Dan

On Thu, Sep 18, 2014 at 6:38 AM, J. Vuletich (mail lists) <juanlists-rnaRz0I4XnYdYYaOPf09RA@public.gmane.org> wrote:
 Hi Dan,

Quoting Dan Amelang <daniel.amelang-Re5JQEeQqe8AvxtiuMwx3w@public.gmane.org>:

Hi Juan,
 
Glad that you're making progress! One question: how hard would it be to
use a TrueType font (or any fill-based font) with your rasterizer?

It is some work, as the TrueType font needs to be imported. I already did this for DejaVu, printing a text sample to pdf, then converting that to svg with Inkscape, and then loading the svg in Cuis / Morphic 3 and using a "CodeGeneratingCanvas" to write the Smalltalk code for me. The attach is a sample image using just that font.

And, I would be interested in comparing the visual results of rendering
1) a TrueType font via FreeType, 2) a TrueType font via your Morphic 3
rasterizer, 3) your stroke font via the Morphic 3 rasterizer.

Taking a look at the attach, and the original attach in the mail linked below, and comparing with FreeType samples (for example, the regular Cuis fonts), I think that (sorted by visual quality):

a) For pointSize <=14
  1) Morphic 3 / StrokeFont with autohinting
  2) Feetype / TrueType with autohinting
  3) Morphic 3 / TrueType (no autohinting possible yet)
Note 1: For M3/TTF I could take the autohinting algorithm from Freetype, and quality would be at least on par with it, for point sizes >= 9
Note 2: For point sizes < 9 (fills less than one pixel), M3/TTF produces color fringes. I think this can be enhanced with some work.
I didn't spend much time on these issues, as I focused on StrokeFonts, that give best results, at least for a programming environment. Applications might need TTF, and there are possible enhancements to be done.

b) Rotated text. Here the difference in quality is rather small.
  1) Morphic 3 / StrokeFont (autohinting off)
  2) Feetype / TrueType
  3) Morphic 3 / TrueType

c) Point sizes > 14. Here I think the three alternatives look really good, no autohinting is needed, and there is no clear winner. (Same would go for most point sizes on a Retina or other hi dpi display, such as phones.)

    I know option 3) produces the best quality, I'm just interested in
the visual details. Such a comparison might also be helpful to showcase
and explain your work to others.

It is also worth noting that the usual Cairo + Freetype (or Cairo + Pango + Freetype) combo uses different algorithms for text and graphics, as Freetype can do much better than Cairo, but can not do general vector graphics. But Morphic 3 gives the same top quality for vector graphics too, as text is done simply by calling the svg like graphics primitives. Where Morphic 3 really stands out is when comparing against Cairo for drawing vector graphics!

I hope this helps.

Cheers,
Juan Vuletich


Dan

   On Wed, Sep 17, 2014 at 6:25 AM, J. Vuletich (mail lists)
<juanlists <at> jvuletich.org> wrote:

Hi Dan, Folks,

I finally published the Morphic 3 code in its current state. It is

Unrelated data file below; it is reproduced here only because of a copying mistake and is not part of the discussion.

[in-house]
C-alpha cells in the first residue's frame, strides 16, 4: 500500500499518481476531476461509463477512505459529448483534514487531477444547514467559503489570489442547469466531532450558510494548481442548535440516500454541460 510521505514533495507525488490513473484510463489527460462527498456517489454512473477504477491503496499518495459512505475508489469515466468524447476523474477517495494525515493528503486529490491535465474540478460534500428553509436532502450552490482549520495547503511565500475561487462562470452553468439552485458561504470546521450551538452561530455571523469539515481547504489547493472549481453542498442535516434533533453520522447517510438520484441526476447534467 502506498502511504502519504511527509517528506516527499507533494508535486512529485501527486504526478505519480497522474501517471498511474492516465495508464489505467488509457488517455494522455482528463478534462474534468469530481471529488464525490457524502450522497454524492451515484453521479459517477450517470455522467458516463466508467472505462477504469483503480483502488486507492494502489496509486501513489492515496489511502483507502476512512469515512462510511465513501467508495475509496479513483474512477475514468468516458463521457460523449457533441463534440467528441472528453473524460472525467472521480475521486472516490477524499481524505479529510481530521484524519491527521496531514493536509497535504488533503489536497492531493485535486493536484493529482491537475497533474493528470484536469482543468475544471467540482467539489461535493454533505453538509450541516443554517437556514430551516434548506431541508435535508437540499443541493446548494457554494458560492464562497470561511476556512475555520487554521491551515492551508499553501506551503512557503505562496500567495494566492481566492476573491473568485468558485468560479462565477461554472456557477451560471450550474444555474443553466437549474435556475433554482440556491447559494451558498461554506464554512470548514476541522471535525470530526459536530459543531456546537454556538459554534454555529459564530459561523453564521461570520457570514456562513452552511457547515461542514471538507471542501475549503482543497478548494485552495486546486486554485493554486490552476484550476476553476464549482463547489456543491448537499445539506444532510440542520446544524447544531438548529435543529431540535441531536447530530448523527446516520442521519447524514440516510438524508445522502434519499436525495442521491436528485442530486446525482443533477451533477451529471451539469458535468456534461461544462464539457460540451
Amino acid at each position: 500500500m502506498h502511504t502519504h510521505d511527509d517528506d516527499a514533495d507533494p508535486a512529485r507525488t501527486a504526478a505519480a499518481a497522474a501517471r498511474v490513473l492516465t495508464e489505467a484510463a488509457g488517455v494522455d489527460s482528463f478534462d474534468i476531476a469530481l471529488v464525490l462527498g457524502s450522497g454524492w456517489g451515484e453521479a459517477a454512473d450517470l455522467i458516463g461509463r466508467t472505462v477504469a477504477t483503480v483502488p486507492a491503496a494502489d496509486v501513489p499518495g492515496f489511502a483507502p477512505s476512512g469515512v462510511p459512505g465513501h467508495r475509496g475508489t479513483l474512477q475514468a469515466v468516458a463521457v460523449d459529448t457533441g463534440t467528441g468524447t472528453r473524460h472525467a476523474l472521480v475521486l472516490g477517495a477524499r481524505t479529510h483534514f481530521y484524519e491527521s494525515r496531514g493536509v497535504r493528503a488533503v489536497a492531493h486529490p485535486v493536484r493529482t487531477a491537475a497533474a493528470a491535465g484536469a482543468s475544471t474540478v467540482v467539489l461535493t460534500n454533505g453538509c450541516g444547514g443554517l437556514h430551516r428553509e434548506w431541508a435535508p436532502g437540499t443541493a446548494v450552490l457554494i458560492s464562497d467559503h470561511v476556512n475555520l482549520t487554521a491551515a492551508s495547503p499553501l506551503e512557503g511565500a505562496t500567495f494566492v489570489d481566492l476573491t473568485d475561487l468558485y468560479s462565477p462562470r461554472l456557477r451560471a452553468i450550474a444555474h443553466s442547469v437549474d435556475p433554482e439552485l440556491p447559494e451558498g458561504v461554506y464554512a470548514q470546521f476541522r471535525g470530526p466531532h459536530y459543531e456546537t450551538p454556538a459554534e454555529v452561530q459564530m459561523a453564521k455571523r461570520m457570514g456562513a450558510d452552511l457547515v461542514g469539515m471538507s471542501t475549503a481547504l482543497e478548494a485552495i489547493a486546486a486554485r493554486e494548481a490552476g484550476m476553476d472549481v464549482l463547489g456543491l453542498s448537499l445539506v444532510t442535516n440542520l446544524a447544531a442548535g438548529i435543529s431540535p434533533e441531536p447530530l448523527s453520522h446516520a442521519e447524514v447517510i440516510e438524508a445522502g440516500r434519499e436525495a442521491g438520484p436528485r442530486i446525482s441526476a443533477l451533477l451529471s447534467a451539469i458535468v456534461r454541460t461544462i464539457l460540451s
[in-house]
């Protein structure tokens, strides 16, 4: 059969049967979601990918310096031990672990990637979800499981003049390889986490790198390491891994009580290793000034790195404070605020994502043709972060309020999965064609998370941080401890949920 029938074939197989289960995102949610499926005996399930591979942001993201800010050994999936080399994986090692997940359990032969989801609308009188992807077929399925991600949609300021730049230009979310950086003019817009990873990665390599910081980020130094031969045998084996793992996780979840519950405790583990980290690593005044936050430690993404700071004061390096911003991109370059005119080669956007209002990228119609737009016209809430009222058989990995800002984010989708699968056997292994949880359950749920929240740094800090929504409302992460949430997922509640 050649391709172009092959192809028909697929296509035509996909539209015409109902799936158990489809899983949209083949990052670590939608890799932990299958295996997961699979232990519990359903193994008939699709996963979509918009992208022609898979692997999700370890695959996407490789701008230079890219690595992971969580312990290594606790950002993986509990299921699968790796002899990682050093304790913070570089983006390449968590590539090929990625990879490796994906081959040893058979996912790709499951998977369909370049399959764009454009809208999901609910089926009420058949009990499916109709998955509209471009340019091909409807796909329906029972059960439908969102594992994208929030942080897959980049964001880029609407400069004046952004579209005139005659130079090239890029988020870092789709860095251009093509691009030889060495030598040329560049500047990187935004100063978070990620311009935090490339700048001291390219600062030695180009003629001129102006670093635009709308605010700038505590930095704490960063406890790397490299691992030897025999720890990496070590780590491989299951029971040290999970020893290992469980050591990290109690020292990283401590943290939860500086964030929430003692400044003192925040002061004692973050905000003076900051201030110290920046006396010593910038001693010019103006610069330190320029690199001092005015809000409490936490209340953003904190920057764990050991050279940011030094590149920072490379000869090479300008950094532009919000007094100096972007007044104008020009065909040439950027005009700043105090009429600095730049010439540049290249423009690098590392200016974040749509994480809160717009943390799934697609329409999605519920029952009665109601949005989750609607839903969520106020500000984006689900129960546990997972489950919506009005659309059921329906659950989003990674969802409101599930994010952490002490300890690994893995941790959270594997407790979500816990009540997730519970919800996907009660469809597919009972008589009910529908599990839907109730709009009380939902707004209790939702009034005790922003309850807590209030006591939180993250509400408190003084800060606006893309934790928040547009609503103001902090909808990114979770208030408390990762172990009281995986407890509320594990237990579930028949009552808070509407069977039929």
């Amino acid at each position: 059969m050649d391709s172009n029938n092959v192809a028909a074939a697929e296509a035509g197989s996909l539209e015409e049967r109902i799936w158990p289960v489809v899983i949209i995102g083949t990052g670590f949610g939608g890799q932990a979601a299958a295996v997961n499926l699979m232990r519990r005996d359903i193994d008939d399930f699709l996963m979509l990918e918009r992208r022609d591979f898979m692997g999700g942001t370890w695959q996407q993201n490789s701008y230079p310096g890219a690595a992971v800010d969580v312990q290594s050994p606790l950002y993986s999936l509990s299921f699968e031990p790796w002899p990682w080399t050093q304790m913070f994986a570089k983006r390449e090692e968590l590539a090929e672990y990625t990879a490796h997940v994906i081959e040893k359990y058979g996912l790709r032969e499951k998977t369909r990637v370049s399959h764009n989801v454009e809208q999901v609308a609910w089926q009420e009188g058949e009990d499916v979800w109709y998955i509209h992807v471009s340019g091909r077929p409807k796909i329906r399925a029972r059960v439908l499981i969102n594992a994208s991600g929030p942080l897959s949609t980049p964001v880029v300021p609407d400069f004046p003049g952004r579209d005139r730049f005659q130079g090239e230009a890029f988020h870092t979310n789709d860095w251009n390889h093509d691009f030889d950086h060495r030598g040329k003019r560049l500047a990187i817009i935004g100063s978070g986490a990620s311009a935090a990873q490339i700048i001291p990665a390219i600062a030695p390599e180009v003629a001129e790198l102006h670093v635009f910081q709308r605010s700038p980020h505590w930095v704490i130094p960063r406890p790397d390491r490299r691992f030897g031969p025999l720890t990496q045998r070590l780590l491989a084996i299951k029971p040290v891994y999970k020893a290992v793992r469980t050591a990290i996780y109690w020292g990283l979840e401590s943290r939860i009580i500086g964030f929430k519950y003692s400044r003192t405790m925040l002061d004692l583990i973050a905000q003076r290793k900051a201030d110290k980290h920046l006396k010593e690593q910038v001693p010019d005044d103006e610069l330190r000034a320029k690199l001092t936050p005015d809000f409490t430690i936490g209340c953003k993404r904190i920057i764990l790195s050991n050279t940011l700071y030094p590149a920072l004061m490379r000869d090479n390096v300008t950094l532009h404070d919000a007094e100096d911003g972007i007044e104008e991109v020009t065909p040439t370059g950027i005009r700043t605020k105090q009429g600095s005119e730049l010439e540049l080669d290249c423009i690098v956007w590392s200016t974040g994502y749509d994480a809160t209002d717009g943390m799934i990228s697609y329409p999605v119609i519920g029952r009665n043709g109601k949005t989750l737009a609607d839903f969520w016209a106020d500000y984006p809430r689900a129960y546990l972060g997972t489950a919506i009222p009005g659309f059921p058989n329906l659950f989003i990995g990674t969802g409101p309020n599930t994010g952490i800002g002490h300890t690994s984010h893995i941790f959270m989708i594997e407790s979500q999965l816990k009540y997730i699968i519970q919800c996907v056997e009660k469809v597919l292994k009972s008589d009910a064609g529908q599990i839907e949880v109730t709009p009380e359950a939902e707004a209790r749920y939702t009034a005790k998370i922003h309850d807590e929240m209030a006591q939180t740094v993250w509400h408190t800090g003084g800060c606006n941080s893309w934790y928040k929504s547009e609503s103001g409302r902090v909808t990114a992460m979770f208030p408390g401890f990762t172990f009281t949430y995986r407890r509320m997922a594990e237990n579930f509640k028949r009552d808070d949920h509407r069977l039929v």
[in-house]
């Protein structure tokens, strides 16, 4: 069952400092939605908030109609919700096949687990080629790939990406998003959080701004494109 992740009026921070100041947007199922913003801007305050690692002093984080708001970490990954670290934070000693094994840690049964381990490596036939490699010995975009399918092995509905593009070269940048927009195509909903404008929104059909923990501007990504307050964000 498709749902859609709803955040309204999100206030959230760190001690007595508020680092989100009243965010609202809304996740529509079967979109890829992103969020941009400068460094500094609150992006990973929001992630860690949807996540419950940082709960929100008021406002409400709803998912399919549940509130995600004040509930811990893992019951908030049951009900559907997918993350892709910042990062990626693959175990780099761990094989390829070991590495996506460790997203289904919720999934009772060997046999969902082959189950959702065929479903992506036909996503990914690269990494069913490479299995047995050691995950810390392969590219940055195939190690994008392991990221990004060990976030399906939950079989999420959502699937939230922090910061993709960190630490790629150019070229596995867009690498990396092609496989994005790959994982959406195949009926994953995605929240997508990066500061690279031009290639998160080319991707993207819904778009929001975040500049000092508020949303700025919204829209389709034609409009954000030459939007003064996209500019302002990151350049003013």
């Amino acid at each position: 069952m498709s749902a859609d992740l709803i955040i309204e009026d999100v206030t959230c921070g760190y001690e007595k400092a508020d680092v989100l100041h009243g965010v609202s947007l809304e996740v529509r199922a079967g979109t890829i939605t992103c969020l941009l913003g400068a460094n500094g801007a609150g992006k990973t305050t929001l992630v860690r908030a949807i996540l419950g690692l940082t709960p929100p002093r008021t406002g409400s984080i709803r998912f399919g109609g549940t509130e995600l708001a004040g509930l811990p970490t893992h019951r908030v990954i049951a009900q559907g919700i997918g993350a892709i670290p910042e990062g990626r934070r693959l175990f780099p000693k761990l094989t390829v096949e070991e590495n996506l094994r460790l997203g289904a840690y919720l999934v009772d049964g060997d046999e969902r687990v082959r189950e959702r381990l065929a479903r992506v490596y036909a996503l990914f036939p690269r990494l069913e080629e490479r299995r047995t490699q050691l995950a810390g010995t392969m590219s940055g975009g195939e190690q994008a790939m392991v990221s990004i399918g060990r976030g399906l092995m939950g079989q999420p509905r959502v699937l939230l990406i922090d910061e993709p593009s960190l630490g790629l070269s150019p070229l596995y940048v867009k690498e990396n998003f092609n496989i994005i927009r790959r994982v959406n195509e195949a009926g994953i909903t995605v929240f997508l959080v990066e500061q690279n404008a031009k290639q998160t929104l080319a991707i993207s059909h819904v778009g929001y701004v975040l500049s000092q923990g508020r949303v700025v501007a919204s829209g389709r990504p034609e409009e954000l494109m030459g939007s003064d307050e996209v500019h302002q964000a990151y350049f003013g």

still unfinished, and in need of cleanup. I hope you are still
interested in this stuff.

See
http://jvuletich.org/pipermail/cuis_jvuletich.org/2014-September/001692.html
I attached there a demo image with some SVG drawings, and some text at
rather small sizes, and some rotated text too. This took me a lot of time,
because for maximum text quality I had to design a new font, based on pen
strokes (and not fills!). I based it on the technical lettering I learned
at high school.

I think I'm now close to the limit of what is possible on regular LCDs
when trying to optimize crispness, absence of pixellation and absence
of color fringes. What I need to do now is to fill in some details,
then optimization and a VM plugin. Then it could become the default
graphics engine for Cuis ( www.cuis-smalltalk.org[1] ).


Cheers,
Juan Vuletich

Quoting Dan Amelang <daniel.amelang-Re5JQEeQqe8AvxtiuMwx3w@public.gmane.org>:
 

Hi Juan,

I think it's great that you are sharing your rasterization approach.
So far it sounds pretty interesting. FWIW, after you've released the
code, I would be interested in using this approach to create a higher
quality, drop-in replacement for the current "Rasterize" stage in the
Gezira rendering pipeline.

Best,

Dan

On Tue, Dec 3, 2013 at 6:24 PM, J. Vuletich (mail lists)
<juanlists <at> jvuletich.org> wrote:

Hi Folks,

The first defensive disclosure about Morphic 3 has been accepted and
published at

http://www.defensivepublications.org/publications/prefiltering-antialiasing-for-general-vector-graphics
and http://ip.com/IPCOM/000232657 ..

Morphic 3 is described at
http://www.jvuletich.org/Morphic3/Morphic3-201006.html

This paves the way for releasing all the code, as no one will be able
to
patent it.

Cheers,
Juan Vuletich

_______________________________________________
fonc mailing list
fonc-uVco7kAcSAQ@public.gmane.org
http://vpri.org/mailman/listinfo/fonc

_______________________________________________
fonc mailing list
fonc-uVco7kAcSAQ@public.gmane.org
http://vpri.org/mailman/listinfo/fonc

 



Links:
------
[1] http://www.cuis-smalltalk.org

<div><div dir="ltr">
<div>
<div>
<div>
<div>Hi Juan,<br><br>
</div>Thanks for the screenshots, that helps a lot! Now, it would be ideal to have a visual like this to for the comparison: <a href="http://typekit.files.wordpress.com/2013/05/jensonw-900.png" target="_blank">http://typekit.files.wordpress.com/2013/05/jensonw-900.png</a>. But, I know that you've got limited time to work on this, and such a thing wouldn't be very high priority. Maybe down the road.<br><br>
</div>Also, comparing your renderer+stroke font to the recently open sourced Adobe font rasterizer would be interesting, too (<a href="http://blog.typekit.com/2013/05/01/adobe-contributes-cff-rasterizer-to-freetype/" target="_blank">http://blog.typekit.com/2013/05/01/adobe-contributes-cff-rasterizer-to-freetype/</a>). As far as I can tell, Adobe's rasterizer is pretty much the the state-of-the-art rasterizer for outline font rasterization. If you're making the case that outline fonts are intrinsically unable to match the quality of your stroke font, this comparison would be a convincing way to do so.<br><br>
</div>